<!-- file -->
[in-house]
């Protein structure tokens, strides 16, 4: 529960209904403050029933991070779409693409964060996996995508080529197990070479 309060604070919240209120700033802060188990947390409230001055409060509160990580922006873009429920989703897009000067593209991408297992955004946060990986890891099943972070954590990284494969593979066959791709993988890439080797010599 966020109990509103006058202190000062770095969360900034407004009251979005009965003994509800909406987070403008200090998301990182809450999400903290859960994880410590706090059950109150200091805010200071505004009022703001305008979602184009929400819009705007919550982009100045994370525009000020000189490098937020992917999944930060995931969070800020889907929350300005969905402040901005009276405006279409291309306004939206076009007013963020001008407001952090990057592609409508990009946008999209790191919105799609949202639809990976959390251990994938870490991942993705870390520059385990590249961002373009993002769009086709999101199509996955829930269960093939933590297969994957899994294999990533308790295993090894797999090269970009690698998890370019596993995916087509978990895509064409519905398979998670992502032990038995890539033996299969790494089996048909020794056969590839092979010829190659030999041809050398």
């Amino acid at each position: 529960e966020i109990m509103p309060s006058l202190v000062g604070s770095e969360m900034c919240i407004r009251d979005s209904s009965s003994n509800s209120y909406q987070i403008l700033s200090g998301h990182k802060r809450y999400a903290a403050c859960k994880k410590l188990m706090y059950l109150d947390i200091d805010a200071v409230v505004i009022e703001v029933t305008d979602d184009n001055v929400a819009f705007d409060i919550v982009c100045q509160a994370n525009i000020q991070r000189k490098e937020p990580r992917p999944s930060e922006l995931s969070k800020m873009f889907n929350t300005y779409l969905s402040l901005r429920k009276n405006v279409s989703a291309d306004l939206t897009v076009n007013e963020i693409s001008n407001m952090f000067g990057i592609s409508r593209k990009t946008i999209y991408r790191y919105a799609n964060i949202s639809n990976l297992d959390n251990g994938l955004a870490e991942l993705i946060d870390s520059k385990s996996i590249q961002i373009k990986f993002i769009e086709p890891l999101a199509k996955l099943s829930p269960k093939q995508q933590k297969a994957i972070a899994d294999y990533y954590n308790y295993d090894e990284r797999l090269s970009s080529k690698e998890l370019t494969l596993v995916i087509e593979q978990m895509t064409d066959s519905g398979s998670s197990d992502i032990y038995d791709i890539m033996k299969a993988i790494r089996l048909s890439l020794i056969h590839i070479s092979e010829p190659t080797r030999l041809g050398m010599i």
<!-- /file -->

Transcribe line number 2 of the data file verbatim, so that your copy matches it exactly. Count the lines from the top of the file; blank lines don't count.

């Protein structure tokens, strides 16, 4: 529960209904403050029933991070779409693409964060996996995508080529197990070479 309060604070919240209120700033802060188990947390409230001055409060509160990580922006873009429920989703897009000067593209991408297992955004946060990986890891099943972070954590990284494969593979066959791709993988890439080797010599 966020109990509103006058202190000062770095969360900034407004009251979005009965003994509800909406987070403008200090998301990182809450999400903290859960994880410590706090059950109150200091805010200071505004009022703001305008979602184009929400819009705007919550982009100045994370525009000020000189490098937020992917999944930060995931969070800020889907929350300005969905402040901005009276405006279409291309306004939206076009007013963020001008407001952090990057592609409508990009946008999209790191919105799609949202639809990976959390251990994938870490991942993705870390520059385990590249961002373009993002769009086709999101199509996955829930269960093939933590297969994957899994294999990533308790295993090894797999090269970009690698998890370019596993995916087509978990895509064409519905398979998670992502032990038995890539033996299969790494089996048909020794056969590839092979010829190659030999041809050398």